Egypt's Mursi rebuffs army ultimatum

Updated: 2013-07-02 15:24


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Egypt's Mursi rebuffs army ultimatum

Protesters, opposing Egyptian President Mohamed Mursi, pray during a protest demanding that Mursi resign at Tahrir Square in Cairo July 1, 2013.[Photo/Agencies]


An alliance of Islamist groups, including the Brotherhood, issued a cautious joint statement that avoided criticising the army but spoke of it being manipulated by rival parties.

Some Islamist groups, notably the Salafi Nour Party, which came second only to the Brotherhood in parliamentary elections last year, have spoken in favour of dialogue.

But scope for compromise between Mursi and his liberal critics appears narrow without the army imposing a deal.

Mursi has said he favours moving to elections for a new parliament that would give the opposition more say - if, as he points out, it has popular support. But the opposition, convinced the Brotherhood is out to entrench its rule forever, does not trust Mursi and wants to wipe clean a messy slate of institutional reforms since 2011 before holding a vote.

To that end, liberal coalition leaders, represented in negotiations by former UN diplomat Mohamed ElBaradei, are pushing for the senior judge on the constitutional court to replace Mursi as head of state for an interim period, while technocrats - and generals - would administer the country.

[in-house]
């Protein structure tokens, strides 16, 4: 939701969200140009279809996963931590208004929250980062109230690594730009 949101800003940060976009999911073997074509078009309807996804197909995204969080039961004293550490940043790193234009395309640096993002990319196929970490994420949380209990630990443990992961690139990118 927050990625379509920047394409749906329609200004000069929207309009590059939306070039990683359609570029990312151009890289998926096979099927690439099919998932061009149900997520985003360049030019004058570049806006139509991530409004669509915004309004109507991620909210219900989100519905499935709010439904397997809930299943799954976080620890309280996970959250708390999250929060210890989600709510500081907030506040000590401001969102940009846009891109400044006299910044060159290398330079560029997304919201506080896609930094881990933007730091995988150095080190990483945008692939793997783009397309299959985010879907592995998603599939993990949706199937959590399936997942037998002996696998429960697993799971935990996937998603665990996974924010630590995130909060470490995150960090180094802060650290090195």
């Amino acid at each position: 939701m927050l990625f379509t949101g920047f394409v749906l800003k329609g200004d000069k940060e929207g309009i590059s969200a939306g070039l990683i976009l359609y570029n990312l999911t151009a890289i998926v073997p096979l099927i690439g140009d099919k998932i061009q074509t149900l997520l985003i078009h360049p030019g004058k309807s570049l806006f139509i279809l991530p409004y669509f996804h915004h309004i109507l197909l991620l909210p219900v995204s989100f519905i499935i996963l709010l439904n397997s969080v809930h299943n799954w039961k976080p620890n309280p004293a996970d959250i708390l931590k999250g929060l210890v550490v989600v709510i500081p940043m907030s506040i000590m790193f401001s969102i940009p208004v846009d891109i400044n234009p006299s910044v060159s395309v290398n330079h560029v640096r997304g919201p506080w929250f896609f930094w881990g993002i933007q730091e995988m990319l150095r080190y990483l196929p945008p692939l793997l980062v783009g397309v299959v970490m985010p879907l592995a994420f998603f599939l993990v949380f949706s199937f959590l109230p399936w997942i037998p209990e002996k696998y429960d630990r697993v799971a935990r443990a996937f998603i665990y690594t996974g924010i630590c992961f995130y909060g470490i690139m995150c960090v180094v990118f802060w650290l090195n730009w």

How far Sisi is prepare to push Mursi is not clear. Despite a hard line being taken by opposition leaders, some compromise in which Mursi was given time to lead the country, or perhaps to call a referendum on finishing his term, might be possible.

A military source said Sisi was keen not to repeat the experience of the year and a half between Mubarak's fall and Mursi's election, when a committee of generals formed a government that proved unpopular as the economy struggled.

The army's preference would appear to be for a more hands-off approach, supervising government but not running it.

For many Egyptians, fixing the economy is key. Unrest since Mubarak fell has hobbled tourism and investment and the state finances are in poor shape, drained by extensive subsidy regimes and struggling to provide regular supplies of fuel.

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